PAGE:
In this decision, the court confirmed that liability for loss of future income is established by evidence of shortened economic horizons, not actual income.  

Relative to the loss of future earnings claim, the appellate court also affirmed the trial court's exclusion of the plaintiff's alleged marijuana use as well as his alleged failure to pay child support.  The court agreed that any probative value of this evidence with respect to the wage loss claim was outweighed by the danger of unfair prejudice.

On a medical evidence issue, the Superior Court noted that a treating physician could give factual evidence of causation even without filing an expert report where that information was included in the doctor’s treatment notes.  

On another evidentiary issue, the appellate court confirmed that a conviction for receiving stolen property is crimen falsi crime that was admissible against the Plaintiff under Pa. R.E. 609).  

 Anyone wishing to review a copy of this decision may HERE.

I send thanks to Attorney James Beck of the Philadelphia law office of Reed Smith for bringing this case to my attention.  

Friday, September 1, 2017

TORT TALK PRACTICE TIP

KEEP YOUR FRIENDS CLOSE, BUT YOUR ENEMIES CLOSER

No advice may be as difficult to heed than the caution to keep your enemies or adversaries close. 

One way to deal with such "enemies," or all adversaries for that matter, is to keep them close by knowing the facts and the law of the case better than your adversary does. 


By having a full understanding of the facts and knowing the applicable law and rules of procedure at the commencement of a case, one can more effectively control a vexatious opposing counsel and move the case forward to its inevitable conclusion, whatever that may be. It is important to also remember that a case can only move forward by keeping opposing counsel close through continued communication.

As aggravating as opposing counsel may become in such dealings, it is best to remain in control of your own emotions, ignore their shenanigans, and hit them with kindness, good humor and rational explanations supporting your position.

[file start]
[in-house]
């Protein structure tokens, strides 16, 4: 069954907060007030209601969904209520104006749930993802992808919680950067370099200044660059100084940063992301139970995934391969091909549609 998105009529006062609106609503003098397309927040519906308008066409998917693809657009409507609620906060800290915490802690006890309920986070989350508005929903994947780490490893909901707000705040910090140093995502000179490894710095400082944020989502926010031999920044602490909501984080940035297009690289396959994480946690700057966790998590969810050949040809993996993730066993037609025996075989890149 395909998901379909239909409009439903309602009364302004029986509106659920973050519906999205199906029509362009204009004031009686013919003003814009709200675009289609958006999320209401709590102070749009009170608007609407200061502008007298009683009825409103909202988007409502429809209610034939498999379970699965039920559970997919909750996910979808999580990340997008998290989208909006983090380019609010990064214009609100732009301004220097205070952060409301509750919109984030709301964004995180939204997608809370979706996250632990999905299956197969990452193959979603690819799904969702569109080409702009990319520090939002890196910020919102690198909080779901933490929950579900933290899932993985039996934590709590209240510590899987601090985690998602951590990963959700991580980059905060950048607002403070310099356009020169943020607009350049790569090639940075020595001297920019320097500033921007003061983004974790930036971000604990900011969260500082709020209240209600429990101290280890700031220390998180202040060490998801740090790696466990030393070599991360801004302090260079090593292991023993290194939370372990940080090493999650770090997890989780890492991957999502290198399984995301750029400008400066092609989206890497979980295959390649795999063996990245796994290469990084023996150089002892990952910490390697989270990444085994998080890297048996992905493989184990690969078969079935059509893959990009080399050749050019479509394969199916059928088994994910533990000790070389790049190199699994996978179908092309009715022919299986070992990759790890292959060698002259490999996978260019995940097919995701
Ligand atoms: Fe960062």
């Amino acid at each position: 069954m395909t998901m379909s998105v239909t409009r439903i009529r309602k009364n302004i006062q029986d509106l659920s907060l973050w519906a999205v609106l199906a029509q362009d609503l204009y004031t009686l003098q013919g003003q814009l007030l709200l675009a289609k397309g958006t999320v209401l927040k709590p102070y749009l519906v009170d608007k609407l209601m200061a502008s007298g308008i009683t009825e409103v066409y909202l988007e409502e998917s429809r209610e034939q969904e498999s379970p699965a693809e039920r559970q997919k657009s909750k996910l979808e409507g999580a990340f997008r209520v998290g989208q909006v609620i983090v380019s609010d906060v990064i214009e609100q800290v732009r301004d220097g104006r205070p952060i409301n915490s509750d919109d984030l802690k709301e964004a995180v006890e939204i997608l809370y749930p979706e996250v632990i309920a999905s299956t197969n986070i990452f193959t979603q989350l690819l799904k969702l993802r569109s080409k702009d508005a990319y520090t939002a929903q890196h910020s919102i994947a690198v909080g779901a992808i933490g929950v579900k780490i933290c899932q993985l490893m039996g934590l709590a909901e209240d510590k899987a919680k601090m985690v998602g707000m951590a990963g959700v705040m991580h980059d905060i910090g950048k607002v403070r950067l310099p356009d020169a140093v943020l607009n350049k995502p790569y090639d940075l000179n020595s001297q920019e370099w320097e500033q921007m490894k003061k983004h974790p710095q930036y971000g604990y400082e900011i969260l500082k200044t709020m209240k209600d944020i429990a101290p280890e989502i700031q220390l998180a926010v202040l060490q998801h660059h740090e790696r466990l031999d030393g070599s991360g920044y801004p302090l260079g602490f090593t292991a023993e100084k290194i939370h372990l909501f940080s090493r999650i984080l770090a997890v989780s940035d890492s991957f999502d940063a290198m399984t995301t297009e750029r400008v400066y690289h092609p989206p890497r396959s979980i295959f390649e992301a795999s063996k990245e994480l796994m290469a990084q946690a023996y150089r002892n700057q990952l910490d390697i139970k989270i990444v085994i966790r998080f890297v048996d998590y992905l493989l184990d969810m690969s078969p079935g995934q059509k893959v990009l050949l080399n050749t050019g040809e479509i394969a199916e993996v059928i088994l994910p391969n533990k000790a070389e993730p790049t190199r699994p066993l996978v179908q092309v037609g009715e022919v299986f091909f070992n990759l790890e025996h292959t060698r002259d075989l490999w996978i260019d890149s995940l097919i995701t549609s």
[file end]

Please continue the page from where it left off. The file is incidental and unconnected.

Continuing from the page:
Always confirm everything in writing with these types of attorneys as a further method to keep them under control. Again, a positive way to view such a situation of having to deal with a needlessly difficult opposing counsel  is to remember that each communication will move the parties one step closer to the eventual resolution of the case, at which point you will no longer have to deal with that attorney.


Tuesday, August 29, 2017

Pennsylvania Superior Court's Latest Take on the Attorney Work Product Doctrine


In the case of Estate of Paterno v. NCAA, 2017 Pa. Super. 247 (Pa. Super. July 25, 2017 Stabile, Panella, Dubow, J.J.) (Op. by Stabile, J.), the Pennsylvania Superior Court addressed the attorney work product doctrine.  
 
In a decision which affirmed in part and reversed in part the lower court’s decision, the appellate court ruled that the discovery of non-verbatim attorney notes and memoranda concerning interviews should not have been allowed by the lower court.  
 
The Superior Court noted that such items, including attorney summaries, are totally protected by the attorney work product privilege.   The court more specifically stated that the attorney work product is protected as long as the items involve attorney conclusions and mental impressions, whether or not such paperwork was prepared in anticipation of litigation.
 
In its decision, the court also noted that the protections of the attorney work product doctrine are broader under state law then federal law in this respect. 

 Anyone wishing to review a copy of this decision may click HERE.